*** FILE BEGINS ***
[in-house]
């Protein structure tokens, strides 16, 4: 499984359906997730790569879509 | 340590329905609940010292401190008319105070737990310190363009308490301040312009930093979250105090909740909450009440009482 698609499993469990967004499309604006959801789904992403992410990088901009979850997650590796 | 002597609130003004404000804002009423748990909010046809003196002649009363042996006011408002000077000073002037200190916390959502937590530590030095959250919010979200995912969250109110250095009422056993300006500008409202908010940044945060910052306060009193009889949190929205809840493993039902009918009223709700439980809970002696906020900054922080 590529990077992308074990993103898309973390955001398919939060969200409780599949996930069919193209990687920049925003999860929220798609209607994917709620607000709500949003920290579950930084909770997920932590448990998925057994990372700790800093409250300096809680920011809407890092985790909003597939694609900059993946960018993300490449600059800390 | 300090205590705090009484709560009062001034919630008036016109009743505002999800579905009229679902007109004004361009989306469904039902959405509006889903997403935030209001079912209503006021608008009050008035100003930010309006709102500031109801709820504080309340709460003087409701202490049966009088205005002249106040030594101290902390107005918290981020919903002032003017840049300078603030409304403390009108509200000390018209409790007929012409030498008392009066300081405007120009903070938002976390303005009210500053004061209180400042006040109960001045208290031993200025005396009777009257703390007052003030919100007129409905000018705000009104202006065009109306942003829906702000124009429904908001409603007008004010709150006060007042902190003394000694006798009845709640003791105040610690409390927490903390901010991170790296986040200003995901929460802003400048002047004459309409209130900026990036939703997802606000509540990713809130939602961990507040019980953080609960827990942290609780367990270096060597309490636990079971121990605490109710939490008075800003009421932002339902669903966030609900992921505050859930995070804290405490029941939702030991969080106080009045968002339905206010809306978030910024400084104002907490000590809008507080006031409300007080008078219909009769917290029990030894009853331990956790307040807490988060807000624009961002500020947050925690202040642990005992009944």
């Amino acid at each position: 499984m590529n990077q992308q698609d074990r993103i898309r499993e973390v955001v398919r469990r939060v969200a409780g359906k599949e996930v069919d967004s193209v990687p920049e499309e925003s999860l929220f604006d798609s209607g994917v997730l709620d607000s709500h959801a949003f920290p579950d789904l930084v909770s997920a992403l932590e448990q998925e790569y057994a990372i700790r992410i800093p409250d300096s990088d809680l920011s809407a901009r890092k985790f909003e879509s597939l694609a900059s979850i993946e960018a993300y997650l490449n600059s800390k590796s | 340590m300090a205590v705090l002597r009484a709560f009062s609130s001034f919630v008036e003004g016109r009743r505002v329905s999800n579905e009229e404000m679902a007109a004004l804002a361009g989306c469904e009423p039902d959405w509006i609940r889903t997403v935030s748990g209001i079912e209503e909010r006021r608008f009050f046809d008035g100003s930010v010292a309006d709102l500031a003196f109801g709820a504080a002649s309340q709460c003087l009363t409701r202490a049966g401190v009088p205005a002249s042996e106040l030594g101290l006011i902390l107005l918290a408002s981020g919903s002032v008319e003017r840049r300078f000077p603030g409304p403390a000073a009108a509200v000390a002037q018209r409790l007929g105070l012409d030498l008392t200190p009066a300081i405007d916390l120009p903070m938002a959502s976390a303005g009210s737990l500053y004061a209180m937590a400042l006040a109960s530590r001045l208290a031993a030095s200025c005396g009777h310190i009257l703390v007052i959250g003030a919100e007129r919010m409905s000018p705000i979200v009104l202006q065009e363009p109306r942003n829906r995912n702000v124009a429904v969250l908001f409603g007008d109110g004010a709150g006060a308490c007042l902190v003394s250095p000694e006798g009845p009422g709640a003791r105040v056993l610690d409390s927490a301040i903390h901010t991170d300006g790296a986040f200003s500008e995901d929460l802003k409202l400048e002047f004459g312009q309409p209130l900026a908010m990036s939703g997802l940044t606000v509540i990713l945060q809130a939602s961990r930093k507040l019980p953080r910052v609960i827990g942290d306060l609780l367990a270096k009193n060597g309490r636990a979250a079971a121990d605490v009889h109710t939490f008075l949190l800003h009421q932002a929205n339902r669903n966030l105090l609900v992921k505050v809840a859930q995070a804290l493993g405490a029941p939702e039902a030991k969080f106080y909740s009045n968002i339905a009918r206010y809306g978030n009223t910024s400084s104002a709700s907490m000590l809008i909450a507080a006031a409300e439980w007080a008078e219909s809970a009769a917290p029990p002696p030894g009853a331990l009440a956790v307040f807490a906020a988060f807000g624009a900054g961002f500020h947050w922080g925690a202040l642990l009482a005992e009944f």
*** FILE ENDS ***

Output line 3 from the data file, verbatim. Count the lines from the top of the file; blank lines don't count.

């Amino acid at each position: 499984m590529n990077q992308q698609d074990r993103i898309r499993e973390v955001v398919r469990r939060v969200a409780g359906k599949e996930v069919d967004s193209v990687p920049e499309e925003s999860l929220f604006d798609s209607g994917v997730l709620d607000s709500h959801a949003f920290p579950d789904l930084v909770s997920a992403l932590e448990q998925e790569y057994a990372i700790r992410i800093p409250d300096s990088d809680l920011s809407a901009r890092k985790f909003e879509s597939l694609a900059s979850i993946e960018a993300y997650l490449n600059s800390k590796s | 340590m300090a205590v705090l002597r009484a709560f009062s609130s001034f919630v008036e003004g016109r009743r505002v329905s999800n579905e009229e404000m679902a007109a004004l804002a361009g989306c469904e009423p039902d959405w509006i609940r889903t997403v935030s748990g209001i079912e209503e909010r006021r608008f009050f046809d008035g100003s930010v010292a309006d709102l500031a003196f109801g709820a504080a002649s309340q709460c003087l009363t409701r202490a049966g401190v009088p205005a002249s042996e106040l030594g101290l006011i902390l107005l918290a408002s981020g919903s002032v008319e003017r840049r300078f000077p603030g409304p403390a000073a009108a509200v000390a002037q018209r409790l007929g105070l012409d030498l008392t200190p009066a300081i405007d916390l120009p903070m938002a959502s976390a303005g009210s737990l500053y004061a209180m937590a400042l006040a109960s530590r001045l208290a031993a030095s200025c005396g009777h310190i009257l703390v007052i959250g003030a919100e007129r919010m409905s000018p705000i979200v009104l202006q065009e363009p109306r942003n829906r995912n702000v124009a429904v969250l908001f409603g007008d109110g004010a709150g006060a308490c007042l902190v003394s250095p000694e006798g009845p009422g709640a003791r105040v056993l610690d409390s927490a301040i903390h901010t991170d300006g790296a986040f200003s500008e995901d929460l802003k409202l400048e002047f004459g312009q309409p209130l900026a908010m990036s939703g997802l940044t606000v509540i990713l945060q809130a939602s961990r930093k507040l019980p953080r910052v609960i827990g942290d306060l609780l367990a270096k009193n060597g309490r636990a979250a079971a121990d605490v009889h109710t939490f008075l949190l800003h009421q932002a929205n339902r669903n966030l105090l609900v992921k505050v809840a859930q995070a804290l493993g405490a029941p939702e039902a030991k969080f106080y909740s009045n968002i339905a009918r206010y809306g978030n009223t910024s400084s104002a709700s907490m000590l809008i909450a507080a006031a409300e439980w007080a008078e219909s809970a009769a917290p029990p002696p030894g009853a331990l009440a956790v307040f807490a906020a988060f807000g624009a900054g961002f500020h947050w922080g925690a202040l642990l009482a005992e009944f």